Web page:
TikTok ban forgets the lessons of the Pentagon Papers

March 25, 2024
Solen Feyissa, CC BY-SA 2.0, via Wikimedia Commons.

Avril Haines, the US director of national intelligence, said recently that officials “can’t rule out” the possibility of China using TikTok to influence the 2024 election. Plenty of others have expressed their alarm about the ways China could use TikTok to undermine our national security.

Just one problem: the First Amendment doesn’t allow censorship “just in case.” It was downright reckless for the House to pass legislation to effectively ban TikTok the day after Haines’s comments, without any proof of the kind of imminent and grave threat that the Constitution would require to justify that kind of unprecedented mass censorship.

TikTok is used by around 150 million Americans. That includes President Joe Biden, as well as plenty of journalists who use the platform to report and to find stories and sources. Independent journalist Jonathan Katz, for example, used TikTok to expose misleading information from Sen. Katie Britt’s State of the Union rebuttal. Banning TikTok is, in effect, a prior restraint on all of that journalism, with no regard for whether it contains Chinese propaganda.

Here’s what else can’t be ruled out: that banning TikTok, based on its alleged surveillance and propagandizing of Americans, will set a precedent for all sorts of future censorship, including bans on foreign news sites. And yes, forcing a sale of TikTok is effectively a ban. Imagine the government ordering The Guardian to sell itself to an approved buyer. 

If the US government bullying or banning a British newspaper sounds unlikely, what about media owned by current US adversaries, like Russian-owned RT? Some countries banned it when Russia invaded Ukraine. The US did not, presumably because officials recognized the Constitution wouldn’t tolerate that. Why can’t the same logic behind banning TikTok, which by all current indications China does not own, support banning RT, which Russia does?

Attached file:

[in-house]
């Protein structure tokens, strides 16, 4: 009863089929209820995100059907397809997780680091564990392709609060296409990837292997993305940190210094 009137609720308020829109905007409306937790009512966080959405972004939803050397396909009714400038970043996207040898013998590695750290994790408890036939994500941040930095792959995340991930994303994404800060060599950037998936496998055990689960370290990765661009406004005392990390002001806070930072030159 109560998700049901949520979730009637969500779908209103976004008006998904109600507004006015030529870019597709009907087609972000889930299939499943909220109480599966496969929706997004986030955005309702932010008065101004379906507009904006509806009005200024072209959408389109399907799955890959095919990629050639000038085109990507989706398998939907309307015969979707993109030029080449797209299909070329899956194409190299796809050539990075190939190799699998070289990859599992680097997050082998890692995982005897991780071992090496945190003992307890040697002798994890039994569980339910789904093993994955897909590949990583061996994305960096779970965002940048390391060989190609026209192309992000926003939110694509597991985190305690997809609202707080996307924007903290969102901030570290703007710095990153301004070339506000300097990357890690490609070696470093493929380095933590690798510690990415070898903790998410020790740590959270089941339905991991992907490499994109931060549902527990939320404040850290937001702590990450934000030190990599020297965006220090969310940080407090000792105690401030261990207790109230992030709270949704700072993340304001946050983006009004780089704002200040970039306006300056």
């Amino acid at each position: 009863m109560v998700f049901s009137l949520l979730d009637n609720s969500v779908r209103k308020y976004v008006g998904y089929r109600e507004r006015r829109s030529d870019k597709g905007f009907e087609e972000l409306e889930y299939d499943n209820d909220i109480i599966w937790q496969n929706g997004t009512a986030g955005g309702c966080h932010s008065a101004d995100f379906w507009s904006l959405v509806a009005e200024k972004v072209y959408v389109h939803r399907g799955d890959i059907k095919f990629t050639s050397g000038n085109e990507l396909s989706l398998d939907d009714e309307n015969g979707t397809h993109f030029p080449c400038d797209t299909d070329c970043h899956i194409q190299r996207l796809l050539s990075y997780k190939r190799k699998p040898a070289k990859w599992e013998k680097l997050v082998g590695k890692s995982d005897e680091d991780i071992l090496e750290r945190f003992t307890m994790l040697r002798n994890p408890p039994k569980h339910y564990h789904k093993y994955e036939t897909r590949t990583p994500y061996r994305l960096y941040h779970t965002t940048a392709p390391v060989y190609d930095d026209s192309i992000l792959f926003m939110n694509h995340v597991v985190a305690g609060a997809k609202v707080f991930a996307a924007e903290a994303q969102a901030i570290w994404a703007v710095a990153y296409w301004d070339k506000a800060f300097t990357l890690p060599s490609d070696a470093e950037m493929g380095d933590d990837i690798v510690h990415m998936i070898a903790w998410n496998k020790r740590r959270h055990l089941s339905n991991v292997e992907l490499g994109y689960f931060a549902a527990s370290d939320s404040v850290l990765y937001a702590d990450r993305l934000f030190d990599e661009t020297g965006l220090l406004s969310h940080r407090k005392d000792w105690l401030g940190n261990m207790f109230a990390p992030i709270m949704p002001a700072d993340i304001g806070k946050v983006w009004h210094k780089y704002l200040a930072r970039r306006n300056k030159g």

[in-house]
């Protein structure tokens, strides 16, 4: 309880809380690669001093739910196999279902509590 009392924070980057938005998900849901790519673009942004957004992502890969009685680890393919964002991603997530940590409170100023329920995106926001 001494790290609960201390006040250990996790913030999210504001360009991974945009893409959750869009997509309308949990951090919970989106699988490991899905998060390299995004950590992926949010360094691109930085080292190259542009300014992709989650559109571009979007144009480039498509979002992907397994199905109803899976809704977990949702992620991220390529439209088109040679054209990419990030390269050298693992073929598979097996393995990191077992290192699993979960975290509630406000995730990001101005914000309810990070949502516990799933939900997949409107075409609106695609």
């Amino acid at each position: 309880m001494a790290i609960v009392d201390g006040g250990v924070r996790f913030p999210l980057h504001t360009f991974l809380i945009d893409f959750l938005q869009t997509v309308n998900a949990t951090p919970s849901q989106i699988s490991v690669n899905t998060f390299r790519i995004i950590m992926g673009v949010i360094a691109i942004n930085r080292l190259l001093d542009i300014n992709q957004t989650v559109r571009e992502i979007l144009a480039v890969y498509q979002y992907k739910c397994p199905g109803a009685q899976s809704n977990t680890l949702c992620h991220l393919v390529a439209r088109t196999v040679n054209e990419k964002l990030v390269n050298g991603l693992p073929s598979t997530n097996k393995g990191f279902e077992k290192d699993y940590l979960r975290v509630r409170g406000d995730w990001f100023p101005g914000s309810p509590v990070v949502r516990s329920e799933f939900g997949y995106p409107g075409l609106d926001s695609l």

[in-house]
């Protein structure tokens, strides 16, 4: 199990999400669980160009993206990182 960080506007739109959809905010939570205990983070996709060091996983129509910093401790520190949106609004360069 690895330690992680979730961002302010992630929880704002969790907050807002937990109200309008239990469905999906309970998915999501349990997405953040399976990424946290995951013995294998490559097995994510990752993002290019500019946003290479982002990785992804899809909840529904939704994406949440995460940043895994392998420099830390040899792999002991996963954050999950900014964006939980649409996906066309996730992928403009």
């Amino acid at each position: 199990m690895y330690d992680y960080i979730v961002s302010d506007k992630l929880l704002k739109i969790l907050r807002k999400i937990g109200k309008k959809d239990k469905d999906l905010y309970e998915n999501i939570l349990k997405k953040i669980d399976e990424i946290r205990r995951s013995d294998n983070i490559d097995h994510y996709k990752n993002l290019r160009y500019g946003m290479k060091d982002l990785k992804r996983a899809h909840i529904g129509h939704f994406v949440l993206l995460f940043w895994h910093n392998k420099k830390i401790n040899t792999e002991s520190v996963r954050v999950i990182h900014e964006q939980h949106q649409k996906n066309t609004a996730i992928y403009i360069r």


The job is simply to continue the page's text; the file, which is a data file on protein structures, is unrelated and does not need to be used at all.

And while RT is a uniquely unsympathetic outlet, the slope gets slippery from there. Consider Qatari-funded Al Jazeera. Surely it has plenty of information on the viewing and clicking habits of the millions of Americans who read it online. And the Biden administration is concerned enough about its influence that it has reportedly pressured it to “turn down the volume” of its criticism of Israel. A future administration could easily view that as ban-worthy. 

The concern that censorship could spread beyond TikTok is heightened because the bill the House passed allows for future bans of not just other social media applications but any platform allowing user interaction that the president deems a threat to national security. At least for other platforms, the president is required to issue a report describing the specific national security concern justifying censorship (with the details likely hidden in a “classified annex”). 

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The criteria are shockingly vague, but at least it’s more than the “can’t rule it out” reasoning for censoring TikTok, regarding which no president has issued any such report. The double standard is an implicit admission by the bill’s drafters that the speculation-based TikTok ban is constitutionally inadequate. 

The reality is that even definitive proof that a platform is propagandizing or surveilling Americans wouldn’t justify censorship. The Pentagon Papers case established that “national security” isn’t a magic word that nullifies the First Amendment—and there, the alleged threat was to troops’ lives, not college kids’ political thought. Nonetheless, Justice Hugo Black explained that “the word ‘security’ is a broad, vague generality whose contours should not be invoked to abrogate the fundamental law embodied in the First Amendment.”